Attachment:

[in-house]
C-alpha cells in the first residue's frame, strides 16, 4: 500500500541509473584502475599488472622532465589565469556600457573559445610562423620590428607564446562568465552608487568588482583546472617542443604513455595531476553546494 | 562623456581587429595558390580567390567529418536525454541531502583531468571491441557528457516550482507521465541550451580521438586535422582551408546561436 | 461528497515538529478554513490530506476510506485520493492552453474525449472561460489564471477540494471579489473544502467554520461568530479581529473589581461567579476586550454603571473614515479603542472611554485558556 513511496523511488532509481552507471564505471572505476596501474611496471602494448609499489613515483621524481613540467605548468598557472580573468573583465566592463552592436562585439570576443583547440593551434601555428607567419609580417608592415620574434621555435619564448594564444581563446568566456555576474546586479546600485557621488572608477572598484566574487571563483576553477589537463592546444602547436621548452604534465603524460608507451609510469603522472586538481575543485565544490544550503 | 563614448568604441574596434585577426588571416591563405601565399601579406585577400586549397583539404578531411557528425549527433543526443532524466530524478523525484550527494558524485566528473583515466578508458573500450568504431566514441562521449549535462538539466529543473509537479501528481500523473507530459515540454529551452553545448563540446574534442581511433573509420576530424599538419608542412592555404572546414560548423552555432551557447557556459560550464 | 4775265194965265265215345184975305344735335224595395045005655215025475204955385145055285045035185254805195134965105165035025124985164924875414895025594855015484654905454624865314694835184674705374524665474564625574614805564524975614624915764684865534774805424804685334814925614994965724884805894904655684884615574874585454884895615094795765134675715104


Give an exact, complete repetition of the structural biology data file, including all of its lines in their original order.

[in-house]
C-alpha cells in the first residue's frame, strides 16, 4: 500500500541509473584502475599488472622532465589565469556600457573559445610562423620590428607564446562568465552608487568588482583546472617542443604513455595531476553546494 | 562623456581587429595558390580567390567529418536525454541531502583531468571491441557528457516550482507521465541550451580521438586535422582551408546561436 | 461528497515538529478554513490530506476510506485520493492552453474525449472561460489564471477540494471579489473544502467554520461568530479581529473589581461567579476586550454603571473614515479603542472611554485558556 513511496523511488532509481552507471564505471572505476596501474611496471602494448609499489613515483621524481613540467605548468598557472580573468573583465566592463552592436562585439570576443583547440593551434601555428607567419609580417608592415620574434621555435619564448594564444581563446568566456555576474546586479546600485557621488572608477572598484566574487571563483576553477589537463592546444602547436621548452604534465603524460608507451609510469603522472586538481575543485565544490544550503 | 563614448568604441574596434585577426588571416591563405601565399601579406585577400586549397583539404578531411557528425549527433543526443532524466530524478523525484550527494558524485566528473583515466578508458573500450568504431566514441562521449549535462538539466529543473509537479501528481500523473507530459515540454529551452553545448563540446574534442581511433573509420576530424599538419608542412592555404572546414560548423552555432551557447557556459560550464 | 4775265194965265265215345184975305344735335224595395045005655215025475204955385145055285045035185254805195134965105165035025124985164924875414895025594855015484654905454624865314694835184674705374524665474564625574614805564524975614624915764684865534774805424804685334814925614994965724884805894904655684884615574874585454884895615094795765134675715104